Our world 2025
Environment

The environmental challenge is multi-faceted and immense; it demands no less than a combination of technical ingenuity, wise policy and the concerted action envisioned in the UN’s Sustainable Development Goals.

ENVIRONMENT

The global environment is under increasing pressure from a range of factors, including population growth, deforestation, climate change, agriculture, air and water pollution, resource use, and poor waste management.

Taken together, these negative forces are having increasingly alarming effects on ecosystems, wildlife habitats, biodiversity, and the quality of life in many communities across the world.

ENVIRONMENT: ECOSYSTEMS

ENVIRONMENT: ECOSYSTEMS

CONTINUED DEFORESTATION

The Earth’s forest area is being reduced by about 5 million hectares each year – an area larger than Switzerland – due mainly to expansion of cropland and urban areas. Deforestation is destroying wildlife habitats and decreasing the carbon stocks in the world’s forests by about a half a gigatonne annually.

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AGRICULTURAL PRODUCTION

Demand for food is escalating rapidly, driven by more population, more wealth, and the resource intensity of food supply. Current trends suggest agricultural output will increase 60% by weight by 2050 relative to 2005.


Source: OECD/FAO (2015)

WATER RESOURCE STRESS

Global water demand is likely to increase by 55% between 2000 and 2050, with the biggest demand increases coming from manufacturing, electricity, and domestic use. By 2025, 1.8 billion people will be living in countries or regions with absolute water scarcity, and fully two thirds of the world population could be facing water stress conditions.

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BIODIVERSITY AND SPECIES ABUNDANCE

The three main components of biodiversity – genes, species, and ecosystems – are all showing signs of decline. The main causes: habitat damage; over-exploitation; pollution; invasive alien species; and climate change.

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Source: WWF (2014)

ENVIRONMENT: CLIMATE CHANGE

ENVIRONMENT: CLIMATE CHANGE

By 2025 it will be widely acknowledged that we are on a trajectory to 3°C warming or more.

LACK OF CONCERTED ACTION

The combined atmospheric concentration of the Kyoto GHG will be above 480 ppm carbon dioxide equivalents (CO2e), and still rising at a steady pace of about 3 ppm per year.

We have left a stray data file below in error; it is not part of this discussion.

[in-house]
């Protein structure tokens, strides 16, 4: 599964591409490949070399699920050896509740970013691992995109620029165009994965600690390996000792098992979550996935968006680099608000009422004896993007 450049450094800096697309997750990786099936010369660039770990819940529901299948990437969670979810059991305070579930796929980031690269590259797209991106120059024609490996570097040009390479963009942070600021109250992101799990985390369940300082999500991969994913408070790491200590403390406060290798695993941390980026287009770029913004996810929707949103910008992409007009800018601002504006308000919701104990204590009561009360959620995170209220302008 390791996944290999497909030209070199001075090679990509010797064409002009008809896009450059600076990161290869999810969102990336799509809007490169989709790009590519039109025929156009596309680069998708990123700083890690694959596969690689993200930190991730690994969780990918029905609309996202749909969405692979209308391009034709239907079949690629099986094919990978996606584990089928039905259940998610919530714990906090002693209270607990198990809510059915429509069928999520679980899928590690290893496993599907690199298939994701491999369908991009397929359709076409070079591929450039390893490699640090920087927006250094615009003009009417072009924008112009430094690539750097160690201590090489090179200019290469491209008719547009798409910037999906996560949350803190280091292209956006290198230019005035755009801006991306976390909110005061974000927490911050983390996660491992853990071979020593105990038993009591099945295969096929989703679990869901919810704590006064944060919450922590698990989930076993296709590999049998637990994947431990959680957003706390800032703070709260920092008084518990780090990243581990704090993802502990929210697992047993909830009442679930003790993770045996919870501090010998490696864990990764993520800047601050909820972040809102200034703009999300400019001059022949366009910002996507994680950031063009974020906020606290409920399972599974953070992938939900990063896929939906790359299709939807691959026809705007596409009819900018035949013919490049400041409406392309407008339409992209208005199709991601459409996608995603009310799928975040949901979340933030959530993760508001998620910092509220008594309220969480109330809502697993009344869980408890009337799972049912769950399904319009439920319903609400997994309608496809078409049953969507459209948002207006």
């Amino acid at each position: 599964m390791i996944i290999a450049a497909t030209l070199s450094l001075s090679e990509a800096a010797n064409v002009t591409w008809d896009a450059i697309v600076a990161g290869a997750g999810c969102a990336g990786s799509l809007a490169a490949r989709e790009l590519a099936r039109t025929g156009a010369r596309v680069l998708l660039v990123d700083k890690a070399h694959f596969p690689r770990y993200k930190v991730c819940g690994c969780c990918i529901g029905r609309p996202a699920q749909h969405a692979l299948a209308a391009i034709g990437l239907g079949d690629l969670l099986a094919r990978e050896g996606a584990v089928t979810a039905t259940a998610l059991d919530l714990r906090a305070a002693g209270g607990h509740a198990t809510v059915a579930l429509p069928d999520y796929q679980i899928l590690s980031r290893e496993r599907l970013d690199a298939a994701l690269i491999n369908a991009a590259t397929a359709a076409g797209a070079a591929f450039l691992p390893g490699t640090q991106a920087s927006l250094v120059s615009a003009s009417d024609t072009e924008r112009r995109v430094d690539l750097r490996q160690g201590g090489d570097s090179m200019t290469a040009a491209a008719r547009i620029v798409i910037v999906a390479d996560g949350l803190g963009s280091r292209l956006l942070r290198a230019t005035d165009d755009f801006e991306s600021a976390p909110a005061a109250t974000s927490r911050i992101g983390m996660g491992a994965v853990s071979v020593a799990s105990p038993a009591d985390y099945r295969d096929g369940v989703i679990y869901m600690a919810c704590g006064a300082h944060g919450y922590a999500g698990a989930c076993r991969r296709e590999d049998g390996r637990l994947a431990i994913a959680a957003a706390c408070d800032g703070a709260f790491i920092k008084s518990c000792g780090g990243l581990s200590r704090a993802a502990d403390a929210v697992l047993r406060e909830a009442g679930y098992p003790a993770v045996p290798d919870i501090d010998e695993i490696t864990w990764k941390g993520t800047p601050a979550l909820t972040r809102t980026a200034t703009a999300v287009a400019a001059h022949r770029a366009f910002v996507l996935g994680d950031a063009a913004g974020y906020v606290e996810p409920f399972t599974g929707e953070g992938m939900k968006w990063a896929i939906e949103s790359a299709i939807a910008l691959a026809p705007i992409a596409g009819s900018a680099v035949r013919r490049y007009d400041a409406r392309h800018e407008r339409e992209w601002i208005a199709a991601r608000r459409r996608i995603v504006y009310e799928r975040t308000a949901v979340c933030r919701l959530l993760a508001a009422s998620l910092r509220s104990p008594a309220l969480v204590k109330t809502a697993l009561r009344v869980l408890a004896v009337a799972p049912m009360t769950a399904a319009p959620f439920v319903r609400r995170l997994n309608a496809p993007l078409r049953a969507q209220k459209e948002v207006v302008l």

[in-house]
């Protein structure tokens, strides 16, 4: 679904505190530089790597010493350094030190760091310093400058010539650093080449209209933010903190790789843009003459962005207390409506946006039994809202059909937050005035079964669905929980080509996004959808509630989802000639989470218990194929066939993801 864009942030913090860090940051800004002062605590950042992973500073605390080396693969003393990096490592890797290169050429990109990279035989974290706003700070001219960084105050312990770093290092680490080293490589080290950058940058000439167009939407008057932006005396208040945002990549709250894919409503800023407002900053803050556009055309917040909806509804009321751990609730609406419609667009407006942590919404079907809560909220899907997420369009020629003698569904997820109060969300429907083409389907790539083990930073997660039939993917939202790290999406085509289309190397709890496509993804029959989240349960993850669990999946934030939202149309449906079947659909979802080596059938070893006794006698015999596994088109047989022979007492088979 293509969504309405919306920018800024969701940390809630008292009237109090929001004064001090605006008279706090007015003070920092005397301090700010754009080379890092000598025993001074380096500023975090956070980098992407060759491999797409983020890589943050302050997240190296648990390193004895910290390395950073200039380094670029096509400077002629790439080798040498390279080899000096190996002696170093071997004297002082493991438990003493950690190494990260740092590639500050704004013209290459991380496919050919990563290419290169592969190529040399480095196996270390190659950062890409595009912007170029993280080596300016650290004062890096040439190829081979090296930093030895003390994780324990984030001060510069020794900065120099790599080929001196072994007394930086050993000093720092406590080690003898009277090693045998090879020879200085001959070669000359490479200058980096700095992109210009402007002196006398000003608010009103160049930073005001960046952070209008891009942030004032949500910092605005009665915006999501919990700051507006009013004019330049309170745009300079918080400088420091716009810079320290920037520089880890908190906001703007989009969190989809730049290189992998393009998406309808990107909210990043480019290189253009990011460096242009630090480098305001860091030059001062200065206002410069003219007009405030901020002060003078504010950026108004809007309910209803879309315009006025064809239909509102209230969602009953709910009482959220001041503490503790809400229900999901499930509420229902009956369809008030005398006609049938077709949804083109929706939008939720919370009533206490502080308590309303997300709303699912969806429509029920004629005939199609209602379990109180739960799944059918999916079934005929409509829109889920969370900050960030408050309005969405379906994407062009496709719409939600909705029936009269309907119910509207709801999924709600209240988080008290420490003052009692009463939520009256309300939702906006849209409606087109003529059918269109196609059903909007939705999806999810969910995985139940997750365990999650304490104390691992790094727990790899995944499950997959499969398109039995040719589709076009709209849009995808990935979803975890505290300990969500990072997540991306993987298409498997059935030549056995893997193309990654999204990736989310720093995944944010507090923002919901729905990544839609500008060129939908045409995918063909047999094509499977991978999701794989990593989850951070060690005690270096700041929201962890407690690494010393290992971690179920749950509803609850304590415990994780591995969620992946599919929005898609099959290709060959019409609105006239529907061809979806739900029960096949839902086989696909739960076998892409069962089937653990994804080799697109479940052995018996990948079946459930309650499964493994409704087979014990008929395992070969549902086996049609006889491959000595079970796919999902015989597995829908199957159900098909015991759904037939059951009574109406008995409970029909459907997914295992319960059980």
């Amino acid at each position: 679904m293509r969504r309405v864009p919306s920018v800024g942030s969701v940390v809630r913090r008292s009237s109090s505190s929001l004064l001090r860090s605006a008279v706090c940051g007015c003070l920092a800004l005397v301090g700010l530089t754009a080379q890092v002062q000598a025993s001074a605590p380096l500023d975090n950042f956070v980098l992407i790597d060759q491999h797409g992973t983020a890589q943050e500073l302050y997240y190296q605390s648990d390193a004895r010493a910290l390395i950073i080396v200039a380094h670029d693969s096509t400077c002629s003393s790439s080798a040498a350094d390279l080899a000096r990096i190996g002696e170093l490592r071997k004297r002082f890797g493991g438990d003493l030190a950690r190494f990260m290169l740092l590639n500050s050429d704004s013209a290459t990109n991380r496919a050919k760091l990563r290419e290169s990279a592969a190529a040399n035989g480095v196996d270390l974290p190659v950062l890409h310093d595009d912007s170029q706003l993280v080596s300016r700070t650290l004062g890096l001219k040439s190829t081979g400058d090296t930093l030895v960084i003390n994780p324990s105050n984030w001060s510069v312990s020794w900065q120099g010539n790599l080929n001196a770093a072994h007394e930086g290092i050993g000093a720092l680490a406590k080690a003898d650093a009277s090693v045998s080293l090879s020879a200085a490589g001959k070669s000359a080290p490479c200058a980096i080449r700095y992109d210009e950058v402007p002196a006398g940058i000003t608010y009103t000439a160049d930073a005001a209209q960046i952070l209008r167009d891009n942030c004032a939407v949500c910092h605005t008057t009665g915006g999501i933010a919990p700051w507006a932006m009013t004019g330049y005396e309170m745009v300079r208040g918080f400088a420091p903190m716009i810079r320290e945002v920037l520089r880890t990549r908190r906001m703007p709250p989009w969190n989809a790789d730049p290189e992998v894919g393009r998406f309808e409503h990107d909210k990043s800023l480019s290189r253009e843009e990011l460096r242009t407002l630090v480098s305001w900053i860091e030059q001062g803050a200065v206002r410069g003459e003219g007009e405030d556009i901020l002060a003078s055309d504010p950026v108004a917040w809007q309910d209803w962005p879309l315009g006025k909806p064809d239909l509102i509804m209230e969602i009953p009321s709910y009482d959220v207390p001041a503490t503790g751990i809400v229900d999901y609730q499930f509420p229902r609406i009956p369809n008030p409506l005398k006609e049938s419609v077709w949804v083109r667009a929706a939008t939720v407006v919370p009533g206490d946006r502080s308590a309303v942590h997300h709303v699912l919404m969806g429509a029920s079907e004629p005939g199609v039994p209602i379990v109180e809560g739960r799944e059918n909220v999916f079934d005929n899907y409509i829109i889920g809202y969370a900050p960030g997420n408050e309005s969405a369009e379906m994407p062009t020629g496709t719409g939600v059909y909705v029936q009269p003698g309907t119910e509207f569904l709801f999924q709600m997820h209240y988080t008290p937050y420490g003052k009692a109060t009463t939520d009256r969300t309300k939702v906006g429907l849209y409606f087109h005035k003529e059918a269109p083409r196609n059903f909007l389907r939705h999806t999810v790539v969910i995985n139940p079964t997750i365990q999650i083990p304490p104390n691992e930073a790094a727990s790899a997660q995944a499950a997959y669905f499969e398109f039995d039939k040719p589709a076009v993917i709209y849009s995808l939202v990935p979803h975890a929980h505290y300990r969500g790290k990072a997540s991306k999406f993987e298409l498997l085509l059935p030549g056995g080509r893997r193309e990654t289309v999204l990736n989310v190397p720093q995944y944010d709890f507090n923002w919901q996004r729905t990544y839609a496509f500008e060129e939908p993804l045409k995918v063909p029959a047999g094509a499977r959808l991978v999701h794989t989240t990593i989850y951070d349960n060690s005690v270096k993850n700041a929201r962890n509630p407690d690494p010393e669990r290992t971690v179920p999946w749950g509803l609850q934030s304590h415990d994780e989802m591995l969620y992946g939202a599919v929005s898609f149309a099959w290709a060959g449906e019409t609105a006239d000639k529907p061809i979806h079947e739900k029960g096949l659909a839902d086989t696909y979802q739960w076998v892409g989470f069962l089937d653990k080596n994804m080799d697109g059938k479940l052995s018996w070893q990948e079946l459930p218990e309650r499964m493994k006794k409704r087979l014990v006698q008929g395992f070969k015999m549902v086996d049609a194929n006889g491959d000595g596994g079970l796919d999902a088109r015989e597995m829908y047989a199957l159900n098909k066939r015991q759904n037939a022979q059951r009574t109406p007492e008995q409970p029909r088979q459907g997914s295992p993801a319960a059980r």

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Source: PwC (2014)

CARBON PRICING GAINING GROUND

There will be no global carbon price in 2025, but national and regional carbon pricing will gain scale, and businesses will increasingly incorporate carbon price effects in strategic planning and investment decisions.

This is underscored by several Intended Nationally Determined Contributions submitted at COP 21 in Paris, indicating that carbon pricing will be an element of their mitigation strategies.

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Source: World Bank (2015)

RENEWABLES AND PRICE PARITY

The share of renewables (particularly solar) in the power mix is rising rapidly, while prices decrease. Commercial-scale grid parity for storage plus solar PV is possible as early as 2020. By 2025, onshore wind and solar PV will be the cheapest forms of electricity generation in many countries.

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RISK OF STRANDED ASSETS

Long-term investors are shifting investments toward low carbon and “climate safe” activities. This, plus regulatory mechanisms, accelerate a flight of capital away from coal-fired power and marginally economic oil resources.

Share of fossil fuel value at risk for government and private investors 2015-2035


Source: The Global Commission on the Economy and Climate (2014)

ENVIRONMENT: POLLUTION

ENVIRONMENT: POLLUTION

POLLUTION OF LAKES AND RIVERS:
In the next decade, the detrimental effects of excessive nutrient release to water bodies will become more evident. By 2050, the number of lakes with hypoxia may increase by 20% globally, mainly in Asia, Africa, and Brazil.


Source: OECD (2012)

AIR POLLUTION

Regional trends in air pollution differ. NOx, SO2, and O3 emissions are declining in OECD countries, for instance, but are stable or increasing in other parts of the world. Although black carbon emissions are generally decreasing globally, annual premature deaths linked to particulate matter and ground level ozone among urban populations may double by 2050.

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PERSISTENT ORGANIC POLLUTANTS (POPs)

POPs are compounds absorbed by microorganisms and plants that then accumulate in wildlife and are associated with a range of adverse human health effects. By 2025, there will have been significant progress towards eliminating the use of POPs as a consequence of the broad adoption of the Stockholm Convention on Persistent Organic Pollutants.

“The sustainable management of chemicals and waste must be achieved… to protect our health, and that of our children … whatever our gender, nationality or income.” – Rolph Payet

OCEAN WASTE

In 2025, ocean waste and the associated mix of chemicals and non-biodegradable components will be widely acknowledged as a devastating and increasing threat to the marine environment. Plastics, which represents as much as 80% of the total marine debris, is continuing to cause the deaths of hundreds of thousands seabirds and marine mammals every year.

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